Options for purchasing choose-and-cut Christmas trees are dwindling in East Texas, with several area farms selling out during their first open weekend.
The Merket Christmas Tree Farm wasn’t far behind.
“Used to, we could go plumb up until Christmas,” said Jackie Merket, owner of the Beckville farm, said on Wednesday. On Wednesday, he said the farm still had about 100 trees to sell. “If we go through Friday, we’ll be doing really good.”
While the farm still has trees in the ground, growing, it must manage the cycle of trees maturing each year, so there are ones ready for the next Christmas season. Merket updated his Facebook page Friday to let customers know it was the last day to buy trees from the field.
Plantation Pines in Tyler opened the day after Thanksgiving and sold out of its choose-and-cut trees before Monday. Danville Farms near Kilgore also sold out within a few days of opening.
“It’s got so crazy,” Merket said. “There are so many farms that have either gone out of business or they’re running out of trees so quick.”
It’s a story Stan Reed, executive director of the Texas Christmas Tree Growers Association, is hearing from many of the state’s approximately 120 Christmas tree farms.
“A lot of them have sold out of choose and cut,” he said earlier this week.
Reed laughed as he cautioned people to get out and get their Christmas trees early to avoid being like the dads who fought over a last-minute gift for their sons in the movie “Jingle All the Way.”
“I just think there’s a bigger demand every year,” said Heather Reed, who owns Plantation Pines with her husband, Burren.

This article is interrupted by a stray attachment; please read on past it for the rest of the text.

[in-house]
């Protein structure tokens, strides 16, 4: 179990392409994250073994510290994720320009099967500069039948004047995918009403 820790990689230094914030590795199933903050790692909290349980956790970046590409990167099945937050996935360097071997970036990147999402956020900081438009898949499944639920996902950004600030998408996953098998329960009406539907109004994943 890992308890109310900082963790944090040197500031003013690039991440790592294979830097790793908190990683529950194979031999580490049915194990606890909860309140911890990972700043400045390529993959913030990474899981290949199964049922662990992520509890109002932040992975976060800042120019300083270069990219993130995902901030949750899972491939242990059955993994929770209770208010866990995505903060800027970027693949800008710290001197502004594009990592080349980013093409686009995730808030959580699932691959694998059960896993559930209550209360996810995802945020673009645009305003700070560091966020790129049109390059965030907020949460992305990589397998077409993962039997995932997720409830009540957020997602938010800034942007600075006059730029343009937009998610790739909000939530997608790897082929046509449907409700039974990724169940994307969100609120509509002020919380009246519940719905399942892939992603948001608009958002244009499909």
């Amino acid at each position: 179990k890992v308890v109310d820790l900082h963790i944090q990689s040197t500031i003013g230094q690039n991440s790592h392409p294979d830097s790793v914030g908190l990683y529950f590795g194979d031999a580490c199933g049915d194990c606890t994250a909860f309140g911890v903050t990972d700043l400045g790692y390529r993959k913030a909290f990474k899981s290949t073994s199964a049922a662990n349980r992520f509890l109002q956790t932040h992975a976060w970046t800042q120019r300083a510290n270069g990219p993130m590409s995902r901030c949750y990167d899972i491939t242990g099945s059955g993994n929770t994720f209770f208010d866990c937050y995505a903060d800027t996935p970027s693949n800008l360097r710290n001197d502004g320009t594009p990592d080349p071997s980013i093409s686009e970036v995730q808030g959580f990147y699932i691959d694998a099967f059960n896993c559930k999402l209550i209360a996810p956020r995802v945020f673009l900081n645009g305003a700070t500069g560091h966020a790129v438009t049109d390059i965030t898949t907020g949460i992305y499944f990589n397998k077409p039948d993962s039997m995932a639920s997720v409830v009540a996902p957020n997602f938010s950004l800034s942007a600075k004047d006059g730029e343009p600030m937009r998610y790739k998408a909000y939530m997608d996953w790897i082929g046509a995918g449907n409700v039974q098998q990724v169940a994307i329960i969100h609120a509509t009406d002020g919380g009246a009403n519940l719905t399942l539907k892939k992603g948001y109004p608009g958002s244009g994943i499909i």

The couple took over what had been her parents’ Christmas tree farm five years ago. Because of the length of time it takes to grow Christmas trees large enough to sell, they don’t yet have a large inventory of trees, she said, describing Plantation Pines as a “small farm.”
She suspects some of the Christmas tree demand might be driven by the effects of COVID-19, with people ready for the season’s celebrations.
Texas’ Christmas tree industry is growing, according to Reed.
“A lot more people are getting interested in it because it’s a fun thing to do and because it can be profitable if you do it right,” he said.
At C and C Christmas Tree Farm near Lindale, owners Larry and Dana Hatch first caught the Christmas tree bug when they visited what was a tree farm operating under a different name to purchase a tree. They ended up buying the farm, Larry Hatch said.
They later sold part of it to a man who shut the Christmas business down for a couple of years, he said. The Hatches decided to get back into Christmas tree farming in the acreage they still own and where they still had trees growing.
He said they have 3,000 trees ready to be cut. He suspects C and C hasn’t been so busy because people might be confused because of the way the man who bought part of their farm shut down.
“People haven’t realized that we’re back in business,” he said, with all trees selling for $40 each.
“Everybody that’s been out here has complimented us on how good they look,” Hatch said.